Do you often find yourself choking on air pollution while bopping along to Sting’s ‘Every Breath You Take?’ A new concept from Dyson may have you covered.
The British technology firm has filed a patent for headphones that purifies air using fans in the ear cups and blows it towards your mouth and nose.
Dyson says that the design should allow for easier breathing and talking that conventional face masks — which tend to muffle one’s mouth.
The concept could prove a popular alternative, with face masks currently an in-demand product as a result of the Wuhan coronavirus outbreak
However, it is unclear whether this patent filing will ever be translated into a commercial product.
Filed with the UK Intellectual Property Office and published on January 29, 2020, the patent was first spotted by Bloomberg and is similar to another concept filed by Dyson back in 2018.
‘Many individuals have recognised the benefits of minimising their exposure to [air] pollutants and have therefore taken to wearing face masks,’ the patent said.
‘However, as these face masks typically cover at least the users’ mouth and nose they can make normal breathing more laborious and can also cause problems with the user’s ability to speak to others,’ it continued.
Given this, the designers conclude, ‘there is some reluctance to make use of such face masks on a day-to-day basis despite the potential benefits.’
To overcome this, some designers have proposed air purifiers that are worn around the neck blast a jet of clean air in the direction of the wearer’s nose and mouth — although these tend not to be as effective at blocking airborne pollutants.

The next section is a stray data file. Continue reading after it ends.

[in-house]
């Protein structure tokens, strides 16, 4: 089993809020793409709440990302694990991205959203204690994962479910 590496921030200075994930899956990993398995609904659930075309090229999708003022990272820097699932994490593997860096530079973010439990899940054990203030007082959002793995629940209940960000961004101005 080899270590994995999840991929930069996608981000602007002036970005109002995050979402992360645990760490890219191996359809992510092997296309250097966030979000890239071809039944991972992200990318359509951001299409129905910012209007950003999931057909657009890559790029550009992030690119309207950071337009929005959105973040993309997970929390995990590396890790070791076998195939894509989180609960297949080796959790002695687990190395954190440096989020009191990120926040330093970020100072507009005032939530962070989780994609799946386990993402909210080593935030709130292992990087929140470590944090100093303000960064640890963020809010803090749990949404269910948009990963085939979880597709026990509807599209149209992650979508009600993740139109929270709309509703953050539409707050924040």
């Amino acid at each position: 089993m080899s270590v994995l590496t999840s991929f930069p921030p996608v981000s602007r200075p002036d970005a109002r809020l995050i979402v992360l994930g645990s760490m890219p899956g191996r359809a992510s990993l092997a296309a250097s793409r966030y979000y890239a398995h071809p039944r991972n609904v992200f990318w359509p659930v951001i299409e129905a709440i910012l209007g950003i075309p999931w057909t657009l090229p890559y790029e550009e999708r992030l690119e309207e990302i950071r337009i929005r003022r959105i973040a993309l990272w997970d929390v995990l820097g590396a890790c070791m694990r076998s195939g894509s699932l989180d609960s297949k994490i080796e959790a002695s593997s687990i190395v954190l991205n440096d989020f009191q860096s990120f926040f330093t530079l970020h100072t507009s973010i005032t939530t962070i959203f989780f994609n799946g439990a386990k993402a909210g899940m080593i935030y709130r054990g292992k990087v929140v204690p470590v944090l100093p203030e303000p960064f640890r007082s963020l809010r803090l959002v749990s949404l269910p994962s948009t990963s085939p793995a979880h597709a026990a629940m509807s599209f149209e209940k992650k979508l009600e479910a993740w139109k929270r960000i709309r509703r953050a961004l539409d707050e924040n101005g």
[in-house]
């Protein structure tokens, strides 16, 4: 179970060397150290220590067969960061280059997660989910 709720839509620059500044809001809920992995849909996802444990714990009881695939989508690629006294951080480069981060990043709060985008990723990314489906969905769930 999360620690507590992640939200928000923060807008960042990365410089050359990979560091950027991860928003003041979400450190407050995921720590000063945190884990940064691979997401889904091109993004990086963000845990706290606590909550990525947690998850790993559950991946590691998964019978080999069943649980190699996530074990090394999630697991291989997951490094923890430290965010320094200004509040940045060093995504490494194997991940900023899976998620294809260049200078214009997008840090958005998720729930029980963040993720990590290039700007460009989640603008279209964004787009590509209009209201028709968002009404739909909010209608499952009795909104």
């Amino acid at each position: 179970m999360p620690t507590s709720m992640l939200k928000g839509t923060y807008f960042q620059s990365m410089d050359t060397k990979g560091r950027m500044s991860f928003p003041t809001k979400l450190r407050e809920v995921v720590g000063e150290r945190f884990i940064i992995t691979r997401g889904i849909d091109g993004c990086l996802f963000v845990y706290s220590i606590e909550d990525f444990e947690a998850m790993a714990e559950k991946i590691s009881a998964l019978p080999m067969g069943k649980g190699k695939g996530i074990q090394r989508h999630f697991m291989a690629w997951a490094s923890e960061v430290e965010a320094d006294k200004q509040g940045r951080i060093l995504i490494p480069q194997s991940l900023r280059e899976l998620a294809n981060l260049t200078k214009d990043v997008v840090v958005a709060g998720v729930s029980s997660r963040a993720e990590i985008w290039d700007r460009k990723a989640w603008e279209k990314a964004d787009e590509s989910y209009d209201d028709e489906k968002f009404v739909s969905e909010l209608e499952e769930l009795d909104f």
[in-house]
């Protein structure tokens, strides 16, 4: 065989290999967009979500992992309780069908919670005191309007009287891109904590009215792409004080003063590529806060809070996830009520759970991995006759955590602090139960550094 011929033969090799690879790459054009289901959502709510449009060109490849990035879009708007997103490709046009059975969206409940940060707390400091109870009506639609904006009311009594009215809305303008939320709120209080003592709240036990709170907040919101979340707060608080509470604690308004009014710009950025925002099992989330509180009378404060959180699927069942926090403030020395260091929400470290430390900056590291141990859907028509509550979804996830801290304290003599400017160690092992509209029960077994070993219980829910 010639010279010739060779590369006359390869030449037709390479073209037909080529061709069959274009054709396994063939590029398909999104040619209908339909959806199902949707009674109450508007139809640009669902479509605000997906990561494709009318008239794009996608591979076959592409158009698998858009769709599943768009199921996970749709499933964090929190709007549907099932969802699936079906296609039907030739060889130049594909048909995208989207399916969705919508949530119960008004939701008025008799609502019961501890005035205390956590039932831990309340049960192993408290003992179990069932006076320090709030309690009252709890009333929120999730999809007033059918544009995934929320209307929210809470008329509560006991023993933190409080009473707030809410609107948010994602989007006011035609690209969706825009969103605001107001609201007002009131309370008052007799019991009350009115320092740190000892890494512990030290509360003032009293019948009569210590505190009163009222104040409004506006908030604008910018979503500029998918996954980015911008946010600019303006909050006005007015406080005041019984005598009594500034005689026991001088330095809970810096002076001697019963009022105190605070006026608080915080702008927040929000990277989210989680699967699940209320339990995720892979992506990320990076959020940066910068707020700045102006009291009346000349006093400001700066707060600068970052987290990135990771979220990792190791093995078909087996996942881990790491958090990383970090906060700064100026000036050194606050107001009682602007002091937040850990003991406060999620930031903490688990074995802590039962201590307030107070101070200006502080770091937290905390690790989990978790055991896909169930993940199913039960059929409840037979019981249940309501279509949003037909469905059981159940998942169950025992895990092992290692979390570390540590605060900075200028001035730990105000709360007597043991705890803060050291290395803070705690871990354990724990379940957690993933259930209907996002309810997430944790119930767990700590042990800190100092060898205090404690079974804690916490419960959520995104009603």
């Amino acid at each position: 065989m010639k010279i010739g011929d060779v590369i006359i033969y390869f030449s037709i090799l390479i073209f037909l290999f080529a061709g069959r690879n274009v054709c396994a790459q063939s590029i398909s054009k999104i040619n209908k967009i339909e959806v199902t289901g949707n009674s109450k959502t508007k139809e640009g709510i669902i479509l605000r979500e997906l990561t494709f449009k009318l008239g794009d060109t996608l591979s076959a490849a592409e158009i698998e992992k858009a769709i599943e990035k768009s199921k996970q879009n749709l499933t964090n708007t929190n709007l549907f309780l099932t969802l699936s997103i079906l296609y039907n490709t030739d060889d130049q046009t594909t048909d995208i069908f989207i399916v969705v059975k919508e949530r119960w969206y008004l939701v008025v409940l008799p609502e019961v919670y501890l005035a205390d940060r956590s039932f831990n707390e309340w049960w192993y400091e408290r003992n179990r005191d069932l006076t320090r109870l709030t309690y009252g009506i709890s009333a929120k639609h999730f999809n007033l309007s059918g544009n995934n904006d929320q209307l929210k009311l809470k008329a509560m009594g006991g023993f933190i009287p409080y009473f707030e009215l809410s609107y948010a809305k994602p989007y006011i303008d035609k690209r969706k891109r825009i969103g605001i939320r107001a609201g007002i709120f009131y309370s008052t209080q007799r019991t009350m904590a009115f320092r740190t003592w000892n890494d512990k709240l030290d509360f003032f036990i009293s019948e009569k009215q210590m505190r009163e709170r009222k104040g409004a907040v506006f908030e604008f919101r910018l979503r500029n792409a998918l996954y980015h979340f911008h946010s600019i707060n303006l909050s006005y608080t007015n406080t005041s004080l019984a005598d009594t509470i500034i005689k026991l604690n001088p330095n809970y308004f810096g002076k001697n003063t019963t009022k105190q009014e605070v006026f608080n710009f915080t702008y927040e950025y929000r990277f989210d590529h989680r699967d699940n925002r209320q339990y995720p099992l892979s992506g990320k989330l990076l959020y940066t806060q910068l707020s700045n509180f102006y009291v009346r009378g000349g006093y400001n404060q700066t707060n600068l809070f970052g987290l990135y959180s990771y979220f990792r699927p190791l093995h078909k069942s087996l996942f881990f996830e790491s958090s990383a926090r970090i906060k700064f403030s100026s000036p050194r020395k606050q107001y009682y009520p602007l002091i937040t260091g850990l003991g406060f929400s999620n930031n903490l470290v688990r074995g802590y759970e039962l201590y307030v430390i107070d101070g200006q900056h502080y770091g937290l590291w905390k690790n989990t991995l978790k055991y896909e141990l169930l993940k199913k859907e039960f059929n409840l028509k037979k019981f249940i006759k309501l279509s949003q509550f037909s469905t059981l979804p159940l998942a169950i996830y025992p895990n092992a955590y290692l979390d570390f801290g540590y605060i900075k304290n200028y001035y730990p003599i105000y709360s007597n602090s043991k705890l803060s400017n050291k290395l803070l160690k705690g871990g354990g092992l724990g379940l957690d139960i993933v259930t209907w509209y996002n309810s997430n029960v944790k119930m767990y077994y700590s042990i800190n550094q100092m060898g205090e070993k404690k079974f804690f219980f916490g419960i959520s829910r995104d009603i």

In contrast, Dyson’s approach is designed to blow air to the wearer’s mouth and nose without muffling either.
The concept resembles a standard pair of headphones, but with a second, hollow band that can be rotated down in front of the wearer’s mouth.
A system of electric fans and filters built into each speaker assembly sucks in air, purifies it and passes it down the band where holes direct it at the wearer’s mouth and nose to be breathed in.
The nozzle will, according to the patent, be at least in part formed ‘of a transparent or partially transparent material so that the user’s mouth is visible through the nozzle […] so as to avoid limiting the user’s ability to clearly speak to others.’
The fans in the ear cups would spin at a rate of up to 12,000 revolutions per minute and together deliver more than 2.9 litres of air every second.
From the patent filing, however, it is unclear where in the device a battery might be housed to power both the fans and the regular audio functions.
Whether the air purifying headphones will actually end up reaching the high street, however, remains to be seen.
‘We’re constantly creating disruptive solutions to problems, which means we file a lot of patents,’ a Dyson spokesperson told Bloomberg.
‘If and when a product is ready we’ll happily go through it but until then we don’t comment on our patents.’